Newspaper Page Text
J. G. PKCOR Be. GO.,
A fresh supply just received.
ZKTO OLD JS 33 3E2 X) ,
All this year's purchase. Call and get a catalogue.
Every stylo and pattern, as cheap as
Give us a call and examine our stock,
ap.lly J . C. PECOR & CO.
SEW DESIGNS IN
China and Glassware,
which I will sell very low. Clocks repaired,
myfidly G. A. McUARTHEY.
HAVE a full supply ol the best GUNPOWDER
I TEA in the market. Give me a trial
my 91 yd GEO. H . HEISER.
Queensware, Glass and Tinware,
For sale at REDUCED rates at
45 Market St., East side, between 2nd and 3rd.
We have reopened our Seed Store on
Market Street one door above the Red Corner
Clothing Store and have on hand an entirely
new stock ot
PHILADELPHIA GARDEN SEEDS,
Wo have also Seed Potatoes, Onion Setts,
Greenhouse and. Bedding Plants, Fruit and Ornamental
Trees and. Cabbage, Tomato and
Sweet Potato Plants of all varieties In season,
Also a full stock of Florists' Goods of all kinds
at wholesale or retail.
SPECIAL DRIVERS IN-
liy 1 1 UUMLi
.vsiy. liMAAAj EVENING BULL ETDUffl)
i HEW TO THE LINE, LET THE CHIPS FALL WHERE THY MAY."
VOLUME 1. MAYSYILLE, THURSDAY EVENING, MAY 18, 1882. NUMBER 152.
KEY WINDING VATCHES
J. BALLENGPRnt. Albert's Cliinsi Store adjoining
Pciirco, WalllnKfoid & Uo.'h Bank.
p " apllflmd
THIS SPACE JS RESERVED FOR
For sale by all grocers. ap213md
I AM DAILY RECEIVING
made to order at short notice.
" 0 (fcLPrDIETERIOH & BRO.
... .,J V X tJk.4
NEW DRESS GOODS
in Plaids, Checks and Surahs,
NEW PARASOLS, NEW FANS,
Job lot DRESS GOODS, reduced from 25 to 15c
I MCE I
W. W. Lynch,
No. 41 Market Street.
JtSTThe Bottom Knocked Out of,
PRICES, and will Sell during the j
coming week, FOR CASH, at Prices
which Defy Competition.
GIVE HIM A. CALL,
During This Week
-)Will be Given In(-
Dooblc Shoyel Plows,
&c., &c, &c.
Myall & Riley,
No. 7 Second and No. 18 Sutton St.,
z'in YtAii'J..' : .- I . "
. . .
I'.' t. &. ,.
J '.. t. 1 ill'
Sonic of Ifln !hnraefct'tMtIc Utterance on
lAtu uimI l'uiu.
No more! Oh, how majestically mournful nro
these words! They Bound like the roar of the vind
through a forest of pines.
Lay thy soft hand upon my brow and cheek,
0 Peaceful Sleep ! until from pain released
I breathe again uninterrupted breath I
Ah, with wlint subtle meaning did the Greek
Call thee the lesser mystery at the feast
Whereof the greater mystery is Death 1
The air iff full of farewells to the dying,
And mournings for t lie dead.
Age. is opportunity no less
m vouth itself, (hough in another dress,
Ana ns the evening twilight fades away
The kv it. tilled with star.s iinisiblc by day.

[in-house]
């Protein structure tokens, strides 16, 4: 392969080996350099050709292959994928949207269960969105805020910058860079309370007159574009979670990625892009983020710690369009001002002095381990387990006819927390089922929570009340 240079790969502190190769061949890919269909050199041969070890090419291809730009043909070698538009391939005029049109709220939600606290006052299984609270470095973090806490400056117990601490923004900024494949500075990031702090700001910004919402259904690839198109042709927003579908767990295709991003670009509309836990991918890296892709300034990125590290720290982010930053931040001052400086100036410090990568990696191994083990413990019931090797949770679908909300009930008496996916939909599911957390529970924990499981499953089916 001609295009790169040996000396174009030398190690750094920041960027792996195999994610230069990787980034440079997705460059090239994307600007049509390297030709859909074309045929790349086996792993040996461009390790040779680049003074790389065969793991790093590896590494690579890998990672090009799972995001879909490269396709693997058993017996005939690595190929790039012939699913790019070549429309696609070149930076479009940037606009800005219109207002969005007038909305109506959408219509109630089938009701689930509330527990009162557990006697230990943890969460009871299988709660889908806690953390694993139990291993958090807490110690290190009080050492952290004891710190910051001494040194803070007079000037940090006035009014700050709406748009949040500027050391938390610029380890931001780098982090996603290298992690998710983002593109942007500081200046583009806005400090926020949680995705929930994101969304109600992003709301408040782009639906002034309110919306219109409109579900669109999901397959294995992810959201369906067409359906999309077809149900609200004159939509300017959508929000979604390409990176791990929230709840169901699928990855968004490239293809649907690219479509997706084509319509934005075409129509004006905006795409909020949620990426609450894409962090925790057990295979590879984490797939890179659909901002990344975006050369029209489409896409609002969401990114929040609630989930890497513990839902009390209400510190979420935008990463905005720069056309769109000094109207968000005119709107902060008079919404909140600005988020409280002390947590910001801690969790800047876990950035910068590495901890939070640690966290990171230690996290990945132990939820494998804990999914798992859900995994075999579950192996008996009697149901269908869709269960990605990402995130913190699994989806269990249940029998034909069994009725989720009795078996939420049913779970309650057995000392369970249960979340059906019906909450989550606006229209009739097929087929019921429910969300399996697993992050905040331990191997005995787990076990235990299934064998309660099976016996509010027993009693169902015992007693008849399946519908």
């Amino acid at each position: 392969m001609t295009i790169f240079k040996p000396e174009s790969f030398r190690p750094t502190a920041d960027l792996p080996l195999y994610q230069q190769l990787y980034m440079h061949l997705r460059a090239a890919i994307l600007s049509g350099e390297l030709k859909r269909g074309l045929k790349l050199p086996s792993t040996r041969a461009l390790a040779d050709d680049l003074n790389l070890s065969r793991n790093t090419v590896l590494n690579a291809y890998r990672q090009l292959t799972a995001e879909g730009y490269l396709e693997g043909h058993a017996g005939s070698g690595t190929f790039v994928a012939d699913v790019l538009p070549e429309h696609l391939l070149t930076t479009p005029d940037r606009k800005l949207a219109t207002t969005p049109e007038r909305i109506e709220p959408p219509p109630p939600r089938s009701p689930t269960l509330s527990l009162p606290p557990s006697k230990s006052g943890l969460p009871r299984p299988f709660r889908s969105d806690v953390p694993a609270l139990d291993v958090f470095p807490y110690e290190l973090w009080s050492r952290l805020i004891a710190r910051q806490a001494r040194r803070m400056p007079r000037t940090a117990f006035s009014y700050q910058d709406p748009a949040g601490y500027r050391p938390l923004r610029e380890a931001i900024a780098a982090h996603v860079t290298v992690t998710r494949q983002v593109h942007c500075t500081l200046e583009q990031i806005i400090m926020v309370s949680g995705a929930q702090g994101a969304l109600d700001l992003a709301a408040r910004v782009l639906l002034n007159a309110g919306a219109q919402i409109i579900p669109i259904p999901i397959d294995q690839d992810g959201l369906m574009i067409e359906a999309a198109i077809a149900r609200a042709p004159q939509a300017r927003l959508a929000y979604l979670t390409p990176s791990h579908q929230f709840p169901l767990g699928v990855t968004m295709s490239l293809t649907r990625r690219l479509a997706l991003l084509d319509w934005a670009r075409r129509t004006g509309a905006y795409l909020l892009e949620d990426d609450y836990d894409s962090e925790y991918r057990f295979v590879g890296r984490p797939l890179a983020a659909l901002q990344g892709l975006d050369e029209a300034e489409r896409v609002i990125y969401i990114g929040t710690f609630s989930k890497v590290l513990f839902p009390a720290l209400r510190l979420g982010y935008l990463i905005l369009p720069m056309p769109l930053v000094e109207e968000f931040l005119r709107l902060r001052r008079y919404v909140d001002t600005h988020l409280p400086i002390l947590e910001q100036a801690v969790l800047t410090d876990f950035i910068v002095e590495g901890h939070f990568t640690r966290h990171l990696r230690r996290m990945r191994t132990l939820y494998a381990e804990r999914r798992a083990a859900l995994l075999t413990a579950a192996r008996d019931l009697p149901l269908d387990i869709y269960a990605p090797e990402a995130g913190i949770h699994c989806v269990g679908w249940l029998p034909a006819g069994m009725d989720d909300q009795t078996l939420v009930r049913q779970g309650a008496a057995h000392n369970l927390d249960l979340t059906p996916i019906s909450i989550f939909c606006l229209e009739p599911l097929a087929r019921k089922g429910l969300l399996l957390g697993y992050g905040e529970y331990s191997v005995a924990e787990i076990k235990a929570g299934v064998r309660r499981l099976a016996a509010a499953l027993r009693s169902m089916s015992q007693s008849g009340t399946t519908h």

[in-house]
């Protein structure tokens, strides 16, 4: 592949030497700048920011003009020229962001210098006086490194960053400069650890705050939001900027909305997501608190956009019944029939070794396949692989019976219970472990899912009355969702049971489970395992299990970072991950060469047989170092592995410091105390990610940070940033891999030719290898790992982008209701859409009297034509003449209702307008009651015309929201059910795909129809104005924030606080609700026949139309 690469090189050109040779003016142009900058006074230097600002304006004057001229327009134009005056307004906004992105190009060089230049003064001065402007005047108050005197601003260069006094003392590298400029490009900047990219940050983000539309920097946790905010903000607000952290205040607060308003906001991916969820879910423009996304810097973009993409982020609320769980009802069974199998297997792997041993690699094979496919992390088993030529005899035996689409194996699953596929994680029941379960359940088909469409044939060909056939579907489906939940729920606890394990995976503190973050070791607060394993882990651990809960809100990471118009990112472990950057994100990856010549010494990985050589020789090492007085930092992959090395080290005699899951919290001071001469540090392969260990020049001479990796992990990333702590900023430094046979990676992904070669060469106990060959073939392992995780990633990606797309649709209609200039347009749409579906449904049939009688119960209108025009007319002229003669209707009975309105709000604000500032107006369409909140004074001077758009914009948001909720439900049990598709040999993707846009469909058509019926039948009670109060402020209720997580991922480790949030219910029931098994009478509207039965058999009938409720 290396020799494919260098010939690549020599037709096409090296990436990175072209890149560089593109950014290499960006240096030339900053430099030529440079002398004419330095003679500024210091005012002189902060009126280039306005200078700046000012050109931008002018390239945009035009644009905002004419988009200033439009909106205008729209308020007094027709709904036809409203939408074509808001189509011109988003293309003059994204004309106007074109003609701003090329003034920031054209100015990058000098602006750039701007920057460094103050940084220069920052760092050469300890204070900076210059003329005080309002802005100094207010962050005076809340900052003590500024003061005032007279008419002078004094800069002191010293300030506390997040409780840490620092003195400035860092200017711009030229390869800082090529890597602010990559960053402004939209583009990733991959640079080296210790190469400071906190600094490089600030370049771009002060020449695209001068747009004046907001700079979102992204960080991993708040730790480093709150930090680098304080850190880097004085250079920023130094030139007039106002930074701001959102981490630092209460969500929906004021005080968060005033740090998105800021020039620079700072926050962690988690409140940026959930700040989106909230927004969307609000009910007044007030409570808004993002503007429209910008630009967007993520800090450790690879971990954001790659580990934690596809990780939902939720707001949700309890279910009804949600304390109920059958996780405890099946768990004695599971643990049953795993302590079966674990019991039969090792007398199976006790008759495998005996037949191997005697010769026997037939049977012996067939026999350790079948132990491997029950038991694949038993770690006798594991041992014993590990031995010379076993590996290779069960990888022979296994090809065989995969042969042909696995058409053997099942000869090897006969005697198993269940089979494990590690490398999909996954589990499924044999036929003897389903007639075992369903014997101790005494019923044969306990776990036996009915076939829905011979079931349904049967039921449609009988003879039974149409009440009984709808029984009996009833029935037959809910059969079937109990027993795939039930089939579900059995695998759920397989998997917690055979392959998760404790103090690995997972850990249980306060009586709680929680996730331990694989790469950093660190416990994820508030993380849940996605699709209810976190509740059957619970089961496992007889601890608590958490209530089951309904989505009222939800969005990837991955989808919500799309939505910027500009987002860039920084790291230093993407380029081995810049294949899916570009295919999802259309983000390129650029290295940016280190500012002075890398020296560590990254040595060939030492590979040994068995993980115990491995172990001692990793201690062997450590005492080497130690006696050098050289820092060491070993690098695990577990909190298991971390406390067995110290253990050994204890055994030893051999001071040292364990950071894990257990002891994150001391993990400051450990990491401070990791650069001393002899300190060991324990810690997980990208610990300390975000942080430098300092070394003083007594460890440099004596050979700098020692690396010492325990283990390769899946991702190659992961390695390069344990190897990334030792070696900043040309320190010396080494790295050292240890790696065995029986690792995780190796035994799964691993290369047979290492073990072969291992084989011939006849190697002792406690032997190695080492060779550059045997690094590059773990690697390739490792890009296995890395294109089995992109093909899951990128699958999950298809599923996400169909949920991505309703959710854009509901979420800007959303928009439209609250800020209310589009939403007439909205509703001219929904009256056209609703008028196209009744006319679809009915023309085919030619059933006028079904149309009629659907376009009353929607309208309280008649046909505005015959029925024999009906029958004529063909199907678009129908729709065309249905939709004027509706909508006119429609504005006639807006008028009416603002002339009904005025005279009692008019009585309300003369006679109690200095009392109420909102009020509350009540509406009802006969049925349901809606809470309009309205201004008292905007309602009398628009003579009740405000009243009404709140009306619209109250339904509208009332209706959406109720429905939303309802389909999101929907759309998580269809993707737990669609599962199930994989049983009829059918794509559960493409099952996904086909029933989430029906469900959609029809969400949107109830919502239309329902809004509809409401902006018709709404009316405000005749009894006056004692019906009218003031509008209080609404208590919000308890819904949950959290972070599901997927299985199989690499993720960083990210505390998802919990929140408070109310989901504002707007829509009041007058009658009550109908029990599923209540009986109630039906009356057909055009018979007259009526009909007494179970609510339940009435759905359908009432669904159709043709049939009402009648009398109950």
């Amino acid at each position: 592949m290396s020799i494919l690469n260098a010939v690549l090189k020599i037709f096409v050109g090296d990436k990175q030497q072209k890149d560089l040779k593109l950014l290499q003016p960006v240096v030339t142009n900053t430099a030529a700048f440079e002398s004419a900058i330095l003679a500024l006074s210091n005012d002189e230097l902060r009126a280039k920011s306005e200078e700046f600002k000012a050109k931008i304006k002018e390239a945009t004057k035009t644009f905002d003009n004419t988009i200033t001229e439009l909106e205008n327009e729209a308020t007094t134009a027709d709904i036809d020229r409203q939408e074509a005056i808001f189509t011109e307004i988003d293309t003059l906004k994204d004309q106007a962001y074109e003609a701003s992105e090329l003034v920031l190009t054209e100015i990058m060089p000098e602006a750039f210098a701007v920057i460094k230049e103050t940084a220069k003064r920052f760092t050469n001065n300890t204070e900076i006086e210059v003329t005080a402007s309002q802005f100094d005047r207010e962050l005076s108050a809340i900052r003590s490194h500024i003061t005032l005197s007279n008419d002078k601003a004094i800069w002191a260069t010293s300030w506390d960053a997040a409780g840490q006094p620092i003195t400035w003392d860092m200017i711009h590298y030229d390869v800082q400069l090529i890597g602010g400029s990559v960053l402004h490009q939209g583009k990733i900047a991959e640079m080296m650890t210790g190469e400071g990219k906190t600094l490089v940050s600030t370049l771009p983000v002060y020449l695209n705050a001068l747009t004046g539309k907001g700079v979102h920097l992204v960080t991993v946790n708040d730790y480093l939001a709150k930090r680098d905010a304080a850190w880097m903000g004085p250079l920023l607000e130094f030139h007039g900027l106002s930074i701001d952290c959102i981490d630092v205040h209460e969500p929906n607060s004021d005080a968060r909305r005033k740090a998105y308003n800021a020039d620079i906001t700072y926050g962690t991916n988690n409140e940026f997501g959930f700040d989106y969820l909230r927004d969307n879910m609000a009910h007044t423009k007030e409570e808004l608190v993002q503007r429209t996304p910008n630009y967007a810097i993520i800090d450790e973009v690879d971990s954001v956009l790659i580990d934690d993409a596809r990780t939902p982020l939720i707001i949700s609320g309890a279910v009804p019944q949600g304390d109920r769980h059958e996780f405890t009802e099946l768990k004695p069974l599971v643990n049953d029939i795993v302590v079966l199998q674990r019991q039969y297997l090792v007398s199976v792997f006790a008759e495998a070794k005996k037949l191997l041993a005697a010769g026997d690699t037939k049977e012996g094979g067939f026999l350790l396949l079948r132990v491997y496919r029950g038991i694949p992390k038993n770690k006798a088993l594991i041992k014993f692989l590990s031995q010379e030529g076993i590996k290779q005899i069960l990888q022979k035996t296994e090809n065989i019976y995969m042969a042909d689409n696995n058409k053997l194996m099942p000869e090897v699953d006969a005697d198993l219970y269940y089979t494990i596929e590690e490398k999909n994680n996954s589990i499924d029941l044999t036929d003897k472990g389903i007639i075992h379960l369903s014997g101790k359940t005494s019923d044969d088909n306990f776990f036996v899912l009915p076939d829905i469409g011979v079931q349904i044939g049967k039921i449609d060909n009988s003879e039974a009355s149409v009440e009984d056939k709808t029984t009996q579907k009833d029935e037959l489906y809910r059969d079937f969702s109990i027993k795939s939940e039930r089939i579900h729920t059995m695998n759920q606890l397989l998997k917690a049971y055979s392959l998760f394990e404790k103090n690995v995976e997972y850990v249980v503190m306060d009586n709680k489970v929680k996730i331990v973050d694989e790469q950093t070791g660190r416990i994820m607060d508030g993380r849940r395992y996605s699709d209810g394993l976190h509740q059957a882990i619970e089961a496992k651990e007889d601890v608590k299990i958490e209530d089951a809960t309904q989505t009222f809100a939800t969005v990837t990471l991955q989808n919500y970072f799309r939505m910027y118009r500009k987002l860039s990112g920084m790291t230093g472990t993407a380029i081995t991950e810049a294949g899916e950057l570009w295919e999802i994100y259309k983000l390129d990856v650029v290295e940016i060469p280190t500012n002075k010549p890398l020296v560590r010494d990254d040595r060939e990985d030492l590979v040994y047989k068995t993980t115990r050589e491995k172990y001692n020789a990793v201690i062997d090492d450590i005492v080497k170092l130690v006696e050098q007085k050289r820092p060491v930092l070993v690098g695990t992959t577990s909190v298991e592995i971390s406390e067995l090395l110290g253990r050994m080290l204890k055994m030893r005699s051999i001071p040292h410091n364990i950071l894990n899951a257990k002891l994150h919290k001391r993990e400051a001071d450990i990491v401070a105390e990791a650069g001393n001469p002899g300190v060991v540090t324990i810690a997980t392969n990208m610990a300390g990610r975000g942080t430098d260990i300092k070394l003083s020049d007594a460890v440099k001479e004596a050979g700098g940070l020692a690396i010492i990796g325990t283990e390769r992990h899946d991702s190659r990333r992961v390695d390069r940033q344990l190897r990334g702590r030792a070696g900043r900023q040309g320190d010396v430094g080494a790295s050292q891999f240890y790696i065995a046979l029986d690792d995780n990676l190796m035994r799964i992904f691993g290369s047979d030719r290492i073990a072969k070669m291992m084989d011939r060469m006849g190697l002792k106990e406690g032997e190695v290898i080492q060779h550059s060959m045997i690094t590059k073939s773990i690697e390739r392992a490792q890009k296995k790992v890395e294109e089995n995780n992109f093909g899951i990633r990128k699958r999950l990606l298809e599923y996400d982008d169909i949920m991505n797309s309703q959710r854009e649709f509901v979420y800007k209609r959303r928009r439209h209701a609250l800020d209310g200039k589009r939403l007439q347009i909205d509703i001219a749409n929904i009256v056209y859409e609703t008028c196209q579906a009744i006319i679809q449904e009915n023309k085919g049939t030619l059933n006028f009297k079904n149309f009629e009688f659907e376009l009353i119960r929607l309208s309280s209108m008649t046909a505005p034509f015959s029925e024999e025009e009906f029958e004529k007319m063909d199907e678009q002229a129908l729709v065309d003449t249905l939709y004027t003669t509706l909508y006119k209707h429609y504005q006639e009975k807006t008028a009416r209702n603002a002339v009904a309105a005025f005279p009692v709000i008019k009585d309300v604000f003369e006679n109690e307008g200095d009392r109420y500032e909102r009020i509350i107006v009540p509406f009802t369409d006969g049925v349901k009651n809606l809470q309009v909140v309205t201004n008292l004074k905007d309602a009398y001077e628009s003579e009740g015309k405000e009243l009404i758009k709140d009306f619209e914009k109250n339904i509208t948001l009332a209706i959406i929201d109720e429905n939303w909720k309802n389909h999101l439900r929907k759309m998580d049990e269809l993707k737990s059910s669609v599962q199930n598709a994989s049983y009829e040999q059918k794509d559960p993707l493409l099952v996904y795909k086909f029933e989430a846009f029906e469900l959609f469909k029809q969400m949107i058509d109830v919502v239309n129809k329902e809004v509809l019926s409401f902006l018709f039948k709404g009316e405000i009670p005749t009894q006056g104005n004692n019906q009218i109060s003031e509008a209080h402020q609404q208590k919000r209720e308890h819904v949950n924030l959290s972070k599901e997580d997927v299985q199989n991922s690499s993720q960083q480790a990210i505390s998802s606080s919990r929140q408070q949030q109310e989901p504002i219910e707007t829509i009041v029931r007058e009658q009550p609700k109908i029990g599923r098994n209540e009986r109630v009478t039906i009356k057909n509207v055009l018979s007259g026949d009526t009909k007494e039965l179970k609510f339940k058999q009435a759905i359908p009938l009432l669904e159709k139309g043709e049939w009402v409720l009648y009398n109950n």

Not in the clamor of the crowded street?,
Not in the shouts and plaudits of the throng,
11 ut in ourselves, are triumph and defeat.
Oh what a glory does tliift world put on,
For him who with a fervent heait goes forth
Under the bright and glorious sky, and looki
On duties well performed and days well .spoil'
0, though oft depressed and lonely,
All my fears are laid abide,
If I but remember only
Such as these have lived and died.
All are scattered now and fled,
Somo are married, and some are dead ;
And when I ask with throbs of pain,
"Ah, when shall they all meet again V"
As iu'the days long feince gone bv,
The ancient timepiece makes reply,
'" Forever never!
There is no flock, however watched and tended,
Jhit one'dead lamb is there!
There is no fireside, howsoo'er defended,
But has one vacant chair!
We Imvo no title deeds to house or lands;
Ownon and occupants of earlier dates
From graves forgotten stretch their dusty hands,
And hold in mortmain still their old estates.
The spirit world around this world of bense
Floats like an atmosphere, und everywhere
Wafts through these earthly mists and vapors dense
A vital breath of more ethereal air.
Our little lives are kept in equipoise
Uv opposite attractions and 'desires j
The struggle of the instinct that enjoys
And the more noble instinct that inspires.
These perturbations, this perpetual jar
Of earthly wants and aspirations high
Come from the influence of an unseen star,
An undiscovered planet in our sky.
And as the moon from some dark gato of cloud
Throws o'er the sea a floating bridge of light
whose trembling planks our fancies crowd
Intothe realms of mystery and night
So from the world of spirits there descends
A bridge of light, connoi ting it willi this,
O'er whose unsteady floor, (hat sways and bends
Wander our thoughts above tho dark abyss.
Into the Silent Land!
Ah! who shall lead us thither''
Clouds in the evening sky more darkly gather,
And shuttered wrecks lie thicker on the strand.
Who leads us with a gentle hand
Thither, 0 thither,
into the Silent Laud?
Into the Silent Laud!